Quartz vs Sintered Stone
When it comes to construction and architecture, many materials are selected. Many of them are natural materials and some are man made. Two of the man made options are quartz and sintered stone. These materials are similar in some ways and different in others. In this article, we will consider some of these differences and similarities in a quartz vs. sintered stone type manner. As we do, we will look at working with these materials and how to care for each.
What is Quartz?
Engineered quartz is a surface material produced by manufacturers consisting of three main ingredients. These include 1) a polymeric resin binder, 2) crushed natural quartz, and 3) coloring pigment. These material are combined and formed into a sheet (or slab) and then fashioned into a surface for installation.
What is Sintered Stone?
Let's begin by looking at the term sintering.
Wikipedia.org says the following about what sintering is:
Sintering or frittage is the process of compacting and forming a solid mass of material by heat or pressure without melting it to the point of liquefaction.
Sintered stone is a man made material that is produced through this process called "sintering". The sintering process is the same process that transforms one kind of rock into another in nature. However, sintering takes place in a controlled environment. The result of the sintering process is a material that is as hard as the hardest stone (actually harder).
So how are quartz and sintered stone surface similar? There are a few ways we could go about making the comparison between these materials. But we'll start by looking at a notable property that translated into other similarities between these surface materials.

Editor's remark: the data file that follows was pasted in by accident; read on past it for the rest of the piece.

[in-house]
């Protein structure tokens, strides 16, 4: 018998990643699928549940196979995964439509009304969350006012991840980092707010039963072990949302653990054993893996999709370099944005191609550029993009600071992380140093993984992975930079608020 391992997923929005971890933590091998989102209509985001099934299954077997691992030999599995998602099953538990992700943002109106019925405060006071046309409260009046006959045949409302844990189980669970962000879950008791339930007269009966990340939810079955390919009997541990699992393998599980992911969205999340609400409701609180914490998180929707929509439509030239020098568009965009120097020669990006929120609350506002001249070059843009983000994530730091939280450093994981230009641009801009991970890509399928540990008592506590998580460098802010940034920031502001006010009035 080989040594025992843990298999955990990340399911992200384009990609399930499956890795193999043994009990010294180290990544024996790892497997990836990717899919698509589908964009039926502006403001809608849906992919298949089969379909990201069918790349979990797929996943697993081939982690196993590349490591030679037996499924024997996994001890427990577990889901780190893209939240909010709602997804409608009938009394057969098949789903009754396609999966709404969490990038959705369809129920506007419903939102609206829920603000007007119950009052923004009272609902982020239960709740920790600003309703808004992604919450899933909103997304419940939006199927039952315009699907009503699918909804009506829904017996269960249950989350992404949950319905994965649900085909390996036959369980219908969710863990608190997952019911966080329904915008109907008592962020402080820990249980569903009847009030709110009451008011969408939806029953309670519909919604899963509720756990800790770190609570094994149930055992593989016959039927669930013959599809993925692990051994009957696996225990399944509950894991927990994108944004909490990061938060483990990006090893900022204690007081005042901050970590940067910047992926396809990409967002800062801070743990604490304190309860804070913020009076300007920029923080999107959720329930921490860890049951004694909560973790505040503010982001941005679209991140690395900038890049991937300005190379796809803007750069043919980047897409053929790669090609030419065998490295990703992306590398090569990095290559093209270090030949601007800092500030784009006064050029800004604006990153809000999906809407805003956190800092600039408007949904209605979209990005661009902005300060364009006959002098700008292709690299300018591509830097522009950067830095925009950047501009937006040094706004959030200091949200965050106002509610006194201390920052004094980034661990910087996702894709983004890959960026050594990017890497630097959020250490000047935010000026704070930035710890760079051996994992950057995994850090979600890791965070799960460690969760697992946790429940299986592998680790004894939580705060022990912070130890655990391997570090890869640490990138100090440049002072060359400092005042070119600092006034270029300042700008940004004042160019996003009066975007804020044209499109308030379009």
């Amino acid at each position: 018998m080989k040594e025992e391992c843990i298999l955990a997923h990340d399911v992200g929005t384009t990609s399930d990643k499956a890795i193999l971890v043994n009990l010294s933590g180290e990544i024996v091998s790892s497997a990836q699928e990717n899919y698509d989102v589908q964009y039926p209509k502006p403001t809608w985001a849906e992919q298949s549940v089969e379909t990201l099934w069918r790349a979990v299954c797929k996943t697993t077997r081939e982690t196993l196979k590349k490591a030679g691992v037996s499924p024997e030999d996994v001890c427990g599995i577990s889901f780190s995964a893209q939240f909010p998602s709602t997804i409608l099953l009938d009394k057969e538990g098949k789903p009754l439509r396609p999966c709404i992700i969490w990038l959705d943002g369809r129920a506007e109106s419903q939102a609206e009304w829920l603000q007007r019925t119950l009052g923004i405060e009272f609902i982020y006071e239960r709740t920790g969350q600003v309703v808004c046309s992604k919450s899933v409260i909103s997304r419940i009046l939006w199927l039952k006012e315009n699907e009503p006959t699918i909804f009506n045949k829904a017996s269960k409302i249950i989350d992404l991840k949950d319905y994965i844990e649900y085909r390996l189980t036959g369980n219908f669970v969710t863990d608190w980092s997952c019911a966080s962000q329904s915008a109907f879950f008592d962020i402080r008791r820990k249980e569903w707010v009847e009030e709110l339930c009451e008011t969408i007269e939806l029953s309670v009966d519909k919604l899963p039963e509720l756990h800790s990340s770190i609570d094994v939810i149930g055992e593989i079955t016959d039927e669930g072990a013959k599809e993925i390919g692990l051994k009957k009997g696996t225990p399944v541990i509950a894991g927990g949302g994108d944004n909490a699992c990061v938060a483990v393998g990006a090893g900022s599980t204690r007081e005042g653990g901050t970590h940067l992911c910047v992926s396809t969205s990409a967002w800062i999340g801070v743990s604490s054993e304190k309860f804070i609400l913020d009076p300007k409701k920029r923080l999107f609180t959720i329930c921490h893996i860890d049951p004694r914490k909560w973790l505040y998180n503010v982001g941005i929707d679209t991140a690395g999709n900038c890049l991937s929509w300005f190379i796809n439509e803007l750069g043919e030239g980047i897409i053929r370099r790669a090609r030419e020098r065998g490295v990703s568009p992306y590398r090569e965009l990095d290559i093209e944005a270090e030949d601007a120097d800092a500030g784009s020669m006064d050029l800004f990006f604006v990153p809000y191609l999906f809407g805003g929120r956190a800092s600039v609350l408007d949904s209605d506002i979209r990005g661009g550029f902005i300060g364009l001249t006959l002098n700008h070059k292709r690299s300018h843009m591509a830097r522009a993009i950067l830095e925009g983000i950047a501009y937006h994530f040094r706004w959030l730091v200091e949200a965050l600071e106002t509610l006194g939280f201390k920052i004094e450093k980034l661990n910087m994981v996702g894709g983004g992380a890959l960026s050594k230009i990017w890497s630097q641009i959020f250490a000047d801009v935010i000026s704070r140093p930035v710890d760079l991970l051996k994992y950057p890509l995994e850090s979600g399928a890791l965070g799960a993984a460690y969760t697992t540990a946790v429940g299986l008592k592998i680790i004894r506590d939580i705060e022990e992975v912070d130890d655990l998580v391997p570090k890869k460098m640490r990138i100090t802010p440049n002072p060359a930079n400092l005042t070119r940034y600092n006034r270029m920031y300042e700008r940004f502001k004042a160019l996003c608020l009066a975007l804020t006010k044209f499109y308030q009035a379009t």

Quartz and Sintered Stone Are Non-porous
Porosity is a trait that is extremely common in some materials. But both quartz and sintered stone are non-porous. This similarity make these materials alike in several ways. Let's look at a couple.
The first way non-porosity makes quartz and sintered stone alike is that neither of these materials requires sealer to be applied. Nearly all natural stone surfaces require sealer to reduce the absorbancy. Quartz and sintered stone are free of this requirement since they do not absorb liquids in the first place.
Another commonality stemming from the non-porosity of sintered stone and quartz surfaces is that these materials are stain resistant. If liquids do not get absorbed by the material, they cannot stain the material. In the case of both of these surface types, liquids stay on the surface where they can be easily wiped up.
Sintered Stone and Quartz Share Hardness
Another trait that both quartz and sintered stone share is that each is a hard material. Comparing them using the Mohs scale of mineral hardness you can see the similarity. Each of these materials comes in at or above a 7 on this hardness scale. That is as hard as or harder than natural granite. And just for reference, diamond is the hardest at 10 on the Mohs scale. SO what does translate to in similarities?
The hardness of a material is directly related to its scratch resistance. In fact, The Mohs scale is actually a measure of materials' scratch resistance. Each material is measured by scratching the surface. THus, the harder the material, the more difficult it is to scratch.